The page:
Todd Bracher needs just a few things for living – so there is much space in the shelves.
Photo: Patricia Parinejad © Stylepark
Todd Bracher needs just a few things for living – so there is much space in the shelves.

The wooden structure, the exterior of which is covered in the semi-transparent, almost burgundy-colored fabric "Sinfonia" by Création Baumann (the color is an allusion to muscles, which have a very similar tone, the idea being that it refers to something organic, alive), forms the rear wall of the shelves inside. Yet they boast no decoration, only symbols of education. “You’ve got everything there,” says Todd Bracher, “food, nature, objects for the mind, emotional things, everything that occupies us humans.”

The activity room is joined to the room of rest. Here, in the dark, we are supposed to switch off, and yes, after a short while you could even forget the hustle-and-bustle of the trade fair in the hall outside and around you. “I believe that this kind of space is important for everyone to really calm down and, for example, to block out the permanent flood of information,” says the designer. “When I look at my life in New York, I know that I absolutely don’t need a dining room, but a peaceful room of total relaxation, that would be great.”

The shower in front of the „Haus“ is rather a good feature for trappers than for cosmopolitans.
Photo: Patricia Parinejad © Stylepark
The shower in front of the „Haus“ is rather a good feature for trappers than for cosmopolitans.
Tools are hanging side by side of kitchen utensils.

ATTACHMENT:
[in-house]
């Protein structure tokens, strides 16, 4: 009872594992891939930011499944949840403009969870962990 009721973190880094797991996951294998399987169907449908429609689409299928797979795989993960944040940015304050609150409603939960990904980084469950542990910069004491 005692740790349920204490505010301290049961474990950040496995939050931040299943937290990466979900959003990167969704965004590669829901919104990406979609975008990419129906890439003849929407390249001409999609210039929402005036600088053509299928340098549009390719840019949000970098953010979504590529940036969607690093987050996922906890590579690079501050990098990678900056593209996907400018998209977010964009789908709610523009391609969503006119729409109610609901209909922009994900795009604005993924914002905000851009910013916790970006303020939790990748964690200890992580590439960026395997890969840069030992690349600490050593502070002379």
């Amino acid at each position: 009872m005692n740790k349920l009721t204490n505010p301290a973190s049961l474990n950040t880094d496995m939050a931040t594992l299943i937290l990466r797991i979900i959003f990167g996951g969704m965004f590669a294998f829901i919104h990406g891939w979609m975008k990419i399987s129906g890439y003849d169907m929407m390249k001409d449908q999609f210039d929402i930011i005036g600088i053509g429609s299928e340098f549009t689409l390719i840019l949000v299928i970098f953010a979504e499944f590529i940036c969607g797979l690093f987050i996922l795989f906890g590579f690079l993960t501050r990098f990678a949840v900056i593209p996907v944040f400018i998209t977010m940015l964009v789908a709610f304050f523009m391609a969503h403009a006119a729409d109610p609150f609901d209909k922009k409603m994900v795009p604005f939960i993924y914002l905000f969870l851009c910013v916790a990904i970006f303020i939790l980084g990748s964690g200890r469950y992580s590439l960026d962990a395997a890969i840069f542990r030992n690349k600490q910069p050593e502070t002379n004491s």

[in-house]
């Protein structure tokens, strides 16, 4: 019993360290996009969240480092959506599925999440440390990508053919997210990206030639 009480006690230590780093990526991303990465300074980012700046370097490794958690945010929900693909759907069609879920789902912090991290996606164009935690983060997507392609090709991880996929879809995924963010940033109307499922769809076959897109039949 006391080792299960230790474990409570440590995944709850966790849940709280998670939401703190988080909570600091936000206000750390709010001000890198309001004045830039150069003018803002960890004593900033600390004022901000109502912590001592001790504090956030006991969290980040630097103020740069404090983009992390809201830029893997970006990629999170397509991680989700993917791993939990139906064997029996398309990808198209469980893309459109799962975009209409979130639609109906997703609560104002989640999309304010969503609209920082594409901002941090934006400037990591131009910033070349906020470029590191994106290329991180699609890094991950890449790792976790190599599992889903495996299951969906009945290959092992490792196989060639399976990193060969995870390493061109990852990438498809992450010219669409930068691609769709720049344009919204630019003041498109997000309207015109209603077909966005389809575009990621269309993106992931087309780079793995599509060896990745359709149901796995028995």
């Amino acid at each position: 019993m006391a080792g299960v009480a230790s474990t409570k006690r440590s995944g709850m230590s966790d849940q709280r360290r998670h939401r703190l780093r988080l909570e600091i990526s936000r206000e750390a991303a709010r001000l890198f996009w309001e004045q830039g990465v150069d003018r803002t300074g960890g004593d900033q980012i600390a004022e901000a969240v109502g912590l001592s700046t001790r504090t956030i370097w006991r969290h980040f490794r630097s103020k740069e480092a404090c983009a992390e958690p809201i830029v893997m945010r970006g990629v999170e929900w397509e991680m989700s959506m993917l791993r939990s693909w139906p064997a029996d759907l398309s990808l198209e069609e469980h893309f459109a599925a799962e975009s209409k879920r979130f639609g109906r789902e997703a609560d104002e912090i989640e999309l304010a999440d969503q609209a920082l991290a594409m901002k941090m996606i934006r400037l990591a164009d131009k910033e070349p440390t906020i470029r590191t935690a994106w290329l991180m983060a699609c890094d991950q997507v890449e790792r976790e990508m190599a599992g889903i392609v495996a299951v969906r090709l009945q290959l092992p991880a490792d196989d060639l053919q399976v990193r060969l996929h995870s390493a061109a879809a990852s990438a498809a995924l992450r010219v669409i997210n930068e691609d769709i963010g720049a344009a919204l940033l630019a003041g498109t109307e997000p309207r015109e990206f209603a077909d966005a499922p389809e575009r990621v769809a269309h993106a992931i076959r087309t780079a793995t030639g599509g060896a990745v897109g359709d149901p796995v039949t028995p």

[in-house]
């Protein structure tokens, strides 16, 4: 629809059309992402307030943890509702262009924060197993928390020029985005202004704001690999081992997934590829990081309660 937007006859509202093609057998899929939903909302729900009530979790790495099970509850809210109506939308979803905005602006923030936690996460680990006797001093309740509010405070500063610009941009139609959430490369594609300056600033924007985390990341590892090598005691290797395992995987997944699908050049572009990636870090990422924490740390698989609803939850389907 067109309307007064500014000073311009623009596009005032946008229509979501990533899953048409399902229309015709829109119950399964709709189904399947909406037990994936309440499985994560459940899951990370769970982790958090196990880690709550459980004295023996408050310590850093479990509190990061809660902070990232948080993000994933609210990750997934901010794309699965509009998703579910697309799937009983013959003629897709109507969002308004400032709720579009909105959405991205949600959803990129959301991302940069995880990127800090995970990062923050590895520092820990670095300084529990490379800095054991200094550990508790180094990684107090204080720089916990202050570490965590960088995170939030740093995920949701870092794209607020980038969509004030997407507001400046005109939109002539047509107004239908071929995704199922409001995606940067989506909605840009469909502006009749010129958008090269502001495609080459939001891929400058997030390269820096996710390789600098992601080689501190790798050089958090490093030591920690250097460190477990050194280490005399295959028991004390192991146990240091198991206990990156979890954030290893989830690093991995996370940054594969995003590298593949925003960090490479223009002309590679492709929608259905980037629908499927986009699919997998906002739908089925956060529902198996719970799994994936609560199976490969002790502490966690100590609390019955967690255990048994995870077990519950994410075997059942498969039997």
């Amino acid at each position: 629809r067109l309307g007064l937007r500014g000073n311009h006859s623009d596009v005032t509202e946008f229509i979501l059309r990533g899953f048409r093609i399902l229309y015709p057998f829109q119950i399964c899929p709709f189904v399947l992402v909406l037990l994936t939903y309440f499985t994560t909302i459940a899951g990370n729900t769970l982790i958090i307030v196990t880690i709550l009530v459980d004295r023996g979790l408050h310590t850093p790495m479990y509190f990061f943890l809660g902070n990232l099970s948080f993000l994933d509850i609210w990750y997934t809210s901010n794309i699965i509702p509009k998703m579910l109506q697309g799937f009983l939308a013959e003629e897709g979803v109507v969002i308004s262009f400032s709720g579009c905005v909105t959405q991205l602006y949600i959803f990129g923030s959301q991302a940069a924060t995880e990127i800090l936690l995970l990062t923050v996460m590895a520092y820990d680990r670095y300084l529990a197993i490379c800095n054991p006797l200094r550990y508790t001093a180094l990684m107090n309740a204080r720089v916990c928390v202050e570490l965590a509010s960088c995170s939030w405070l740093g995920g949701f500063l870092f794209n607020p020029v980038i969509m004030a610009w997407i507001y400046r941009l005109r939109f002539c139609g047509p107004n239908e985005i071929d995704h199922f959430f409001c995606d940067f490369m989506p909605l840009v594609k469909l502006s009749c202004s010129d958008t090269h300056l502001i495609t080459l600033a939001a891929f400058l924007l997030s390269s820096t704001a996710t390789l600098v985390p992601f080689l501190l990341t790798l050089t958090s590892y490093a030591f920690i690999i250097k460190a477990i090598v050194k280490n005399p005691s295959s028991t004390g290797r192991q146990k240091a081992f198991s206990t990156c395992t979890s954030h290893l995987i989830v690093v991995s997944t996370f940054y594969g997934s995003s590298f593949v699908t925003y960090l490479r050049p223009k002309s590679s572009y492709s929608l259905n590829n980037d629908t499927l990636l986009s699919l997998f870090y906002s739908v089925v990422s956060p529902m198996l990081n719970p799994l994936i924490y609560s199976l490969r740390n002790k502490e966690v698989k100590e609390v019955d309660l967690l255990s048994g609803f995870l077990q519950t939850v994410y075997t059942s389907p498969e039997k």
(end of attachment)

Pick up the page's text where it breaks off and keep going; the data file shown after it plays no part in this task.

Photo: Patricia Parinejad © Stylepark
Tools are hanging side by side of kitchen utensils.

The moon that hangs in this area defined the shape of the roof. Indeed, in the model Todd held a sheet of paper over it and the curved shape appeared on its own. The more graphic and as such more impressive effect in the designs was watered down at the fair, because owing to fire protection regulations the roof had to be transparent. On which Todd commented: “If I’m completely honest, it is easier to build a real house out there than this fake house…”

Yes, ideas are what it’s all about. Otherwise, who would want the “Hygiene” area outside of protective walls? Be it in New York, Tokyo or Stockholm? Of course, this “bathroom in front of the house” also encompasses the idea of a life close to nature. And who can blame the Brooklyn resident, who thinks of his shower at home with contempt, a glass thing, cold, difficult to clean and simply unnatural? Like so often at the moment, nature, handmade things, non-digital things, supposedly real things, they are the ones that rouse human longings and emotions. In this sense Todd Bracher’s “Haus” is a snapshot of home living, yet at the same time it is food for thought, encouraging us to rethink our future home-living and architectural concepts.

If Billy Wilder could relax here? Bracher has installed a dark room with furniture by Jasper Morrison, Ilmari Tapiovaara, Charles Eames and the “Eluis Plaids“ by Création Baumann.
© imm cologne
If Billy Wilder could relax here? Bracher has installed a dark room with furniture by Jasper Morrison, Ilmari Tapiovaara, Charles Eames and the “Eluis Plaids“ by Création Baumann.